the great guns and small arms with powder, as soon as the action begins: and to keep a sufficient number of cartridges continually filled, to supply the place of those expended in battle. The master and his mates are attentive to have the sails properly trimmed, according to the situation of the ship; and to reduce or multiply them, as occasion requires, with all possible expedition. The lieutenants visit the different decks, to see that they are effectually cleared of all incumbrance, so that nothing may retard the execution of the artillery; and to enjoin the other officers to diligence and alertness, in making the necessary dispositions for the expected engagement, so that every thing may be in readiness at a moment's warning.
When the hostile ships have approached each other to a competent distance, the drums beat to arms. The boatswain and his mates pipe, all hands to quarters! at every hatchway. All the persons appointed to manage the great guns immediately repair to their respective stations. The crows, handspecs, rammers, spunges, powder-horns, matches and train-tackles, are placed in order by the side of every cannon. The hatches are immediately laid, to prevent any one from deserting his post by escaping into the lower apartments. The marines are drawn up in rank and file, on the quarterdeck, poop and fore-castle. The lashings of the great guns are cast loose, and the tompions withdrawn. The whole artillery, above and below, is run out at the ports, and levelled to the pointblank range ready for firing.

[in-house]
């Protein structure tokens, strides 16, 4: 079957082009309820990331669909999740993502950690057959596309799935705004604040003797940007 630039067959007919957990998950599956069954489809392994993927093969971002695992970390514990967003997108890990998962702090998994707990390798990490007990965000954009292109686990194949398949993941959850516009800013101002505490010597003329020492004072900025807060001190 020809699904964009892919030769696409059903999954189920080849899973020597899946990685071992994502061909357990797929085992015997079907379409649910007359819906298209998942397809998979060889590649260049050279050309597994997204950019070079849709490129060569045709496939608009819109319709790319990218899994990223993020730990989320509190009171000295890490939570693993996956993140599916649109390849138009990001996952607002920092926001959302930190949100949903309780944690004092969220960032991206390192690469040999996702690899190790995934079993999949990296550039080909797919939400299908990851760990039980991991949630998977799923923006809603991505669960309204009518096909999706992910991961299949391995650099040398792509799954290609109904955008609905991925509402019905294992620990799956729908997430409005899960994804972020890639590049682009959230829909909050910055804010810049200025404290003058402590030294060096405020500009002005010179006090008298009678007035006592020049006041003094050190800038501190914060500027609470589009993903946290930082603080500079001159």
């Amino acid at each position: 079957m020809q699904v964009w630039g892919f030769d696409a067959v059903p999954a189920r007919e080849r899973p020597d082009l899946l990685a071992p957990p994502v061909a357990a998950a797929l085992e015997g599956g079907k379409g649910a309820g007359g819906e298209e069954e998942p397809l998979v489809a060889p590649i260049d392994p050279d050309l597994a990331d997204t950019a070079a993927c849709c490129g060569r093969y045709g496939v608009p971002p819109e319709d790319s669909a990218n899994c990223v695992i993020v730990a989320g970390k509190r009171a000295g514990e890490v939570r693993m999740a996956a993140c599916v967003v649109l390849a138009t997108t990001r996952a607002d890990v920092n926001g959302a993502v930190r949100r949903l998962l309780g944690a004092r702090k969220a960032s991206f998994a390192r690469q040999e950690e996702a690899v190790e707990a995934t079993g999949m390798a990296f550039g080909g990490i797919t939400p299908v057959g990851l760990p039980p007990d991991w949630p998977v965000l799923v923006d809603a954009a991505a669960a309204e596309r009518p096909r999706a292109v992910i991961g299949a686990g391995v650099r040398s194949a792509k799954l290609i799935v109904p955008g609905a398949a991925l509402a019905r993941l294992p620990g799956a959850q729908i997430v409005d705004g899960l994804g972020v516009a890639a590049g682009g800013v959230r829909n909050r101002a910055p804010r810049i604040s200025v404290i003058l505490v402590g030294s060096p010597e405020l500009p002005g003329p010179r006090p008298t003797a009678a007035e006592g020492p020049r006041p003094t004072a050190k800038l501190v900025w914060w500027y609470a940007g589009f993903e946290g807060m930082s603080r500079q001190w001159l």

The necessary preparations being completed, and the officers and crew ready at their respective stations, to obey the order, the commencement of the action is determined by the mutual distance and situation of the adverse ships, or by the signal from the commander in chief of the fleet or squadron. The cannon being levelled in parallel rows, projecting from the ship's side, the most natural order of battle is evidently to range the ships a-breast of each other, especially if the engagement is general. The most convenient distance is properly within the point-blank range of a musket, so that all the artillery may do effectual execution.